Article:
Objective: One in three children globally is stunted in growth. Many of the conditions that promote child stunting are amenable to quality care provided by skilled health workers.
Methods: The study uses household and facility data from the Indonesian Family Life Surveys in 1993 and 1997. The first set of multivariate regression models evaluate whether the number of medical doctors (MDs), nurses, and midwives predict quality of care as measured by adherence to clinical guidelines. The second set explains the relationships between quality and length among children less than 36 months. Using the information generated from these two sets of regressions, we simulate the effect of increasing the number of MDs, nurses, and midwives on child length and stunting.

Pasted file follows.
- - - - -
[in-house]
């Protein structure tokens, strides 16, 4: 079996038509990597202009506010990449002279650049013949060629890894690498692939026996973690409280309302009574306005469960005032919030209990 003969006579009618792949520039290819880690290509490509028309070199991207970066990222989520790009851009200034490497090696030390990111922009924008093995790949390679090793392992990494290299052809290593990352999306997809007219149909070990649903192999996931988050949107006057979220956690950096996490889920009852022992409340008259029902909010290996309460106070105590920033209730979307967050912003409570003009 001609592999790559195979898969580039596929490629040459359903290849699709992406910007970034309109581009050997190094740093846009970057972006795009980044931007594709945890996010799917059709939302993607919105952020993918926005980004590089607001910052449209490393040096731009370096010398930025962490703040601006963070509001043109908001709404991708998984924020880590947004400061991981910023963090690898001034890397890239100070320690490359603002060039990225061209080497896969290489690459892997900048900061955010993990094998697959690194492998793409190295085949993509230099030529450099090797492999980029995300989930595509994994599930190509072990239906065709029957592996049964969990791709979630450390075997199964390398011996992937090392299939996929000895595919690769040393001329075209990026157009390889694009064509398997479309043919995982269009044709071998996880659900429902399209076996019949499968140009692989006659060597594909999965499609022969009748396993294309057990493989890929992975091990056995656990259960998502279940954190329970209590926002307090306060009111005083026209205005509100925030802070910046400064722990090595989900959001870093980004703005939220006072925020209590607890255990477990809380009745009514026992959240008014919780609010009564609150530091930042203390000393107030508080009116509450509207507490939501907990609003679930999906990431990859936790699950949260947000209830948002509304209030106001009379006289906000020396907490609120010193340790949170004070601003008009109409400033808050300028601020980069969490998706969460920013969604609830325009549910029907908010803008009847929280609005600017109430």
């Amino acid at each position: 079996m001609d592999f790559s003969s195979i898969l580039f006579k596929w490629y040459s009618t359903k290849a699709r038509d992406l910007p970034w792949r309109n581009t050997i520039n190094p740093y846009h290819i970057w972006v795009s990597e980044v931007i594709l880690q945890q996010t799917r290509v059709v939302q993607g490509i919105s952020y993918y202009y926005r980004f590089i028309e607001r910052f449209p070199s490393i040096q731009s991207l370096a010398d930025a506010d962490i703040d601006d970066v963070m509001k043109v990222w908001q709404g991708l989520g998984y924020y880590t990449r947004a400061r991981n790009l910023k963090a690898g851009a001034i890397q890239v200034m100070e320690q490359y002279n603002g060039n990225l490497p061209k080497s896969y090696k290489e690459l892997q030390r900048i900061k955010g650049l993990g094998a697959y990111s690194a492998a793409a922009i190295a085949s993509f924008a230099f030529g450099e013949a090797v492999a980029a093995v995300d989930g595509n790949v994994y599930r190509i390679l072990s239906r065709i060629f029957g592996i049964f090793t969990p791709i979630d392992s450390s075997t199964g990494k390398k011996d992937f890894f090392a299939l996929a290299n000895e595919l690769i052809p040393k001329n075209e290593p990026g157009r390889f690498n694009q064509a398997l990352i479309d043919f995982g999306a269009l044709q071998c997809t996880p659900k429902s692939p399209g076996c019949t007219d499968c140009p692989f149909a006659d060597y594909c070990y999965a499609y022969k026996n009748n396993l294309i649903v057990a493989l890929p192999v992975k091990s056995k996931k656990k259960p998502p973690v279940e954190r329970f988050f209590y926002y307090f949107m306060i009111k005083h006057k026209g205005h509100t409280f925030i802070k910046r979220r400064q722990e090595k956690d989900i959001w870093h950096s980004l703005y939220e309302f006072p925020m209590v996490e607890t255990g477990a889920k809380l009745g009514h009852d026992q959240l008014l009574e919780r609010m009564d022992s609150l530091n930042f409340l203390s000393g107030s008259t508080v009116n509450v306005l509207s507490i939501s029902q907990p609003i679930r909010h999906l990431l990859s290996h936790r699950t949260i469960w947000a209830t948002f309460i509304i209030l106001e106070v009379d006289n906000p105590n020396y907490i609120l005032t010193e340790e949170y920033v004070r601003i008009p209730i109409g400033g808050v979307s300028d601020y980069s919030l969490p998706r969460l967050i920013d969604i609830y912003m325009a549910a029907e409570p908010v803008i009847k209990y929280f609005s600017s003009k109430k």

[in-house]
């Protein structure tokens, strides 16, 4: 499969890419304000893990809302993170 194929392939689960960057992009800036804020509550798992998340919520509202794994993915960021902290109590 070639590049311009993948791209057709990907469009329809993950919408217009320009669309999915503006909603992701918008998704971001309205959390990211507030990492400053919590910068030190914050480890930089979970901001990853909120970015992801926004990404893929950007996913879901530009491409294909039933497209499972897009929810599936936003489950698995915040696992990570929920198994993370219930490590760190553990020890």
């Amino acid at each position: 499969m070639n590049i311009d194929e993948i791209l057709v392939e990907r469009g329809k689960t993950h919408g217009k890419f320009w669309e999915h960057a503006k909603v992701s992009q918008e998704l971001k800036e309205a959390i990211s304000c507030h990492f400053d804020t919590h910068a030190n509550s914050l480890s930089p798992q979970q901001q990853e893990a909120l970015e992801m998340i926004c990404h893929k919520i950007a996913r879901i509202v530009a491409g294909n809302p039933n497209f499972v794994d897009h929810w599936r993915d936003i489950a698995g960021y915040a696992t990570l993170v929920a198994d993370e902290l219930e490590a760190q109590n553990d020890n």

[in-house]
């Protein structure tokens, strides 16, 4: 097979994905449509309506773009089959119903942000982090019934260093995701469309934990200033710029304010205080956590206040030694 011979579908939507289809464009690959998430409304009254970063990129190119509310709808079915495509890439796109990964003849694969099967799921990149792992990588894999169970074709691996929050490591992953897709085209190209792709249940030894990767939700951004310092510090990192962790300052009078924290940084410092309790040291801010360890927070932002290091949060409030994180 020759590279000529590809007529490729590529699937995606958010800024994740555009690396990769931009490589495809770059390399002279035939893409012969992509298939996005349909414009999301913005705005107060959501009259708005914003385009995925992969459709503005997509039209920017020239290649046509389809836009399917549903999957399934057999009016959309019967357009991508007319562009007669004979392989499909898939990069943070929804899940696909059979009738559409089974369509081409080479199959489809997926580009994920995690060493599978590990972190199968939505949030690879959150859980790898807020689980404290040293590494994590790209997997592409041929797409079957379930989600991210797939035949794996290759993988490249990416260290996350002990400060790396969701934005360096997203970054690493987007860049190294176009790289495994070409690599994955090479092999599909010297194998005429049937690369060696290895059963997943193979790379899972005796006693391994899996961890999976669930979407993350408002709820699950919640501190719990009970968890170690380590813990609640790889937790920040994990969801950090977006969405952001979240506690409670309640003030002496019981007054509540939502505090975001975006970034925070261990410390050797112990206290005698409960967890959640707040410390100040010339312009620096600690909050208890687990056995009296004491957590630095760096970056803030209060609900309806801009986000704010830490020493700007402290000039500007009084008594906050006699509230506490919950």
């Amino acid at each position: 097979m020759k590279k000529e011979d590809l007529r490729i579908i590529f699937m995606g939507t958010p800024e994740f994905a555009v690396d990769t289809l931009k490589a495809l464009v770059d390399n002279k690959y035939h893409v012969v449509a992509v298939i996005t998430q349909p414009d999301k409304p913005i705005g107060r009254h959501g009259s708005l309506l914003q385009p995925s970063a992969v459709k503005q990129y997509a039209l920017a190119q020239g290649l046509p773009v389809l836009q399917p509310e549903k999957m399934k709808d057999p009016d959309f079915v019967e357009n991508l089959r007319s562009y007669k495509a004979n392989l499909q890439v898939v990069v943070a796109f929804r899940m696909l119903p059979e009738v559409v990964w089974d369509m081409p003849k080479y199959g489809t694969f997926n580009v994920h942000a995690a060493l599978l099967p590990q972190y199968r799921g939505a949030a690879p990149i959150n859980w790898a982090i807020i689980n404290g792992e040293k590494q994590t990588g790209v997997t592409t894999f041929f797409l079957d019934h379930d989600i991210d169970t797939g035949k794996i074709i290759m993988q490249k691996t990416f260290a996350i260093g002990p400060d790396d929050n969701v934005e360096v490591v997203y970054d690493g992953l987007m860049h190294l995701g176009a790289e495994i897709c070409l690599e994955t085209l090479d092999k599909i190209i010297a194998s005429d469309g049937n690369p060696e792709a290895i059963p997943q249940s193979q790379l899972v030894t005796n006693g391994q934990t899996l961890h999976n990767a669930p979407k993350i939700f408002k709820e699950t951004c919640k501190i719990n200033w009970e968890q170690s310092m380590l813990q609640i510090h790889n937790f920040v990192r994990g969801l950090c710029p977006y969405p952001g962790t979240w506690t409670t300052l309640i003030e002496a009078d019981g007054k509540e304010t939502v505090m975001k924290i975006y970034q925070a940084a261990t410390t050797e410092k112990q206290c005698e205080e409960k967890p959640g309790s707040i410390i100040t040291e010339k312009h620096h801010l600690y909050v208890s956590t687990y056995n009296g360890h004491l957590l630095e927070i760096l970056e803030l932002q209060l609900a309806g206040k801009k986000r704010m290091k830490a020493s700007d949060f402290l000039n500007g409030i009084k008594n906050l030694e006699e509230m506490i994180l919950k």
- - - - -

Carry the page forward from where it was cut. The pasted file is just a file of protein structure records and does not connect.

Results: Increases in the number of MDs and nurses predict increases in the quality of care. Higher quality care is associated with child length in centimeters and stunting. Simulations suggest that large health gains among children under 24 months of age result by placing MDs where none are available.
Conclusions: Improvements in child health could be made by increasing the number of qualified health staff. The returns to investing in improvements in human resources for health are high.